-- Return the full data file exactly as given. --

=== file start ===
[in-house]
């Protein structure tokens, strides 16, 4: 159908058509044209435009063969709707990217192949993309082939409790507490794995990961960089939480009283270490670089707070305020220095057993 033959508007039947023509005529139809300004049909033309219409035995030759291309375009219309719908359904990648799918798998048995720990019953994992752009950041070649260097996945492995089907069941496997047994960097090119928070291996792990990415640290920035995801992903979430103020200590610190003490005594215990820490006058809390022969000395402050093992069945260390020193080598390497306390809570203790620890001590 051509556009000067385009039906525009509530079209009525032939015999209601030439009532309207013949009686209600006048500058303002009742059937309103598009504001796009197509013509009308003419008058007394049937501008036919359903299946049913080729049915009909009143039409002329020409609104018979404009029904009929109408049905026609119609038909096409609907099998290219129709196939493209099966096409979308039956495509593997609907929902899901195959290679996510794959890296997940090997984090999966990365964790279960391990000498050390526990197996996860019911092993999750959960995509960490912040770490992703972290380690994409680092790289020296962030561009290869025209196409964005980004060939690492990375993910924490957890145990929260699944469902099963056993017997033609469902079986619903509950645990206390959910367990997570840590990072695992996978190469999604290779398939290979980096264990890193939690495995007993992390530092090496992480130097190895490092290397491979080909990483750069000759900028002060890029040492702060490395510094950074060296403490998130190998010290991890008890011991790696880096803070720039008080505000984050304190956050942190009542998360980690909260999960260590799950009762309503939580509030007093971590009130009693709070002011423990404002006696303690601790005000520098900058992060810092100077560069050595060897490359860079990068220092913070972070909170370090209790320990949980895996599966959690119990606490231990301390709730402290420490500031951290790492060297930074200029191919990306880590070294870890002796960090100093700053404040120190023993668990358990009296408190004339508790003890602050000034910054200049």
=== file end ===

[in-house]
């Protein structure tokens, strides 16, 4: 159908058509044209435009063969709707990217192949993309082939409790507490794995990961960089939480009283270490670089707070305020220095057993 033959508007039947023509005529139809300004049909033309219409035995030759291309375009219309719908359904990648799918798998048995720990019953994992752009950041070649260097996945492995089907069941496997047994960097090119928070291996792990990415640290920035995801992903979430103020200590610190003490005594215990820490006058809390022969000395402050093992069945260390020193080598390497306390809570203790620890001590 051509556009000067385009039906525009509530079209009525032939015999209601030439009532309207013949009686209600006048500058303002009742059937309103598009504001796009197509013509009308003419008058007394049937501008036919359903299946049913080729049915009909009143039409002329020409609104018979404009029904009929109408049905026609119609038909096409609907099998290219129709196939493209099966096409979308039956495509593997609907929902899901195959290679996510794959890296997940090997984090999966990365964790279960391990000498050390526990197996996860019911092993999750959960995509960490912040770490992703972290380690994409680092790289020296962030561009290869025209196409964005980004060939690492990375993910924490957890145990929260699944469902099963056993017997033609469902079986619903509950645990206390959910367990997570840590990072695992996978190469999604290779398939290979980096264990890193939690495995007993992390530092090496992480130097190895490092290397491979080909990483750069000759900028002060890029040492702060490395510094950074060296403490998130190998010290991890008890011991790696880096803070720039008080505000984050304190956050942190009542998360980690909260999960260590799950009762309503939580509030007093971590009130009693709070002011423990404002006696303690601790005000520098900058992060810092100077560069050595060897490359860079990068220092913070972070909170370090209790320990949980895996599966959690119990606490231990301390709730402290420490500031951290790492060297930074200029191919990306880590070294870890002796960090100093700053404040120190023993668990358990009296408190004339508790003890602050000034910054200049």